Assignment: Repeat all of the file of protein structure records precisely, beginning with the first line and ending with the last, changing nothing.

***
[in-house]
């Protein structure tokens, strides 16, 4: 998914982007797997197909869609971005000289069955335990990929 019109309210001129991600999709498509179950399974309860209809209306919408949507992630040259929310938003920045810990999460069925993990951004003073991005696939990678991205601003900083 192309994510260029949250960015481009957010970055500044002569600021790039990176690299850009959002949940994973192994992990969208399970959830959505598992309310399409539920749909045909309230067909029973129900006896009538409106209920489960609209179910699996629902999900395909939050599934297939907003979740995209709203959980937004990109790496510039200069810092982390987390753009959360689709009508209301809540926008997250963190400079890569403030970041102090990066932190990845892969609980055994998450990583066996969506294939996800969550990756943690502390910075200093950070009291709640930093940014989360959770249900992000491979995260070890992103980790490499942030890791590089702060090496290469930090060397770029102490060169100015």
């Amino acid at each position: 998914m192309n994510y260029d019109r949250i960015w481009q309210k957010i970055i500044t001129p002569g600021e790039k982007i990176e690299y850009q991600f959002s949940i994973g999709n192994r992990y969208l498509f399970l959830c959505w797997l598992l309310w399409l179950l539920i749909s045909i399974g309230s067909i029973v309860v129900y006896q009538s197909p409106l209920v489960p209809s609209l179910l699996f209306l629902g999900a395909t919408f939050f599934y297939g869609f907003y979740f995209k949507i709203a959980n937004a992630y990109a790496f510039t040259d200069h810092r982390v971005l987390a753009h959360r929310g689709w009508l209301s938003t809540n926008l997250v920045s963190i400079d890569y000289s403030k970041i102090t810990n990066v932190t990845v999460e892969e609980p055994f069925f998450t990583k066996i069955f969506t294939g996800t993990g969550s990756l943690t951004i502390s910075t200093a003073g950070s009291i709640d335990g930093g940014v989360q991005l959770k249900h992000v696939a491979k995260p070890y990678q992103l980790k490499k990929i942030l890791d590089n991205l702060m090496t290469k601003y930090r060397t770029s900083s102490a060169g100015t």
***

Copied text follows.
[in-house]
């Protein structure tokens, strides 16, 4: 998914982007797997197909869609971005000289069955335990990929 019109309210001129991600999709498509179950399974309860209809209306919408949507992630040259929310938003920045810990999460069925993990951004003073991005696939990678991205601003900083 192309994510260029949250960015481009957010970055500044002569600021790039990176690299850009959002949940994973192994992990969208399970959830959505598992309310399409539920749909045909309230067909029973129900006896009538409106209920489960609209179910699996629902999900395909939050599934297939907003979740995209709203959980937004990109790496510039200069810092982390987390753009959360689709009508209301809540926008997250963190400079890569403030970041102090990066932190990845892969609980055994998450990583066996969506294939996800969550990756943690502390910075200093950070009291709640930093940014989360959770249900992000491979995260070890992103980790490499942030890791590089702060090496290469930090060397770029102490060169100015």
């Amino acid at each position: 998914m192309n994510y260029d019109r949250i960015w481009q309210k957010i970055i500044t001129p002569g600021e790039k982007i990176e690299y850009q991600f959002s949940i994973g999709n192994r992990y969208l498509f399970l959830c959505w797997l598992l309310w399409l179950l539920i749909s045909i399974g309230s067909i029973v309860v129900y006896q009538s197909p409106l209920v489960p209809s609209l179910l699996f209306l629902g999900a395909t919408f939050f599934y297939g869609f907003y979740f995209k949507i709203a959980n937004a992630y990109a790496f510039t040259d200069h810092r982390v971005l987390a753009h959360r929310g689709w009508l209301s938003t809540n926008l997250v920045s963190i400079d890569y000289s403030k970041i102090t810990n990066v932190t990845v999460e892969e609980p055994f069925f998450t990583k066996i069955f969506t294939g996800t993990g969550s990756l943690t951004i502390s910075t200093a003073g950070s009291i709640d335990g930093g940014v989360q991005l959770k249900h992000v696939a491979k995260p070890y990678q992103l980790k490499k990929i942030l890791d590089n991205l702060m090496t290469k601003y930090r060397t770029s900083s102490a060169g100015t």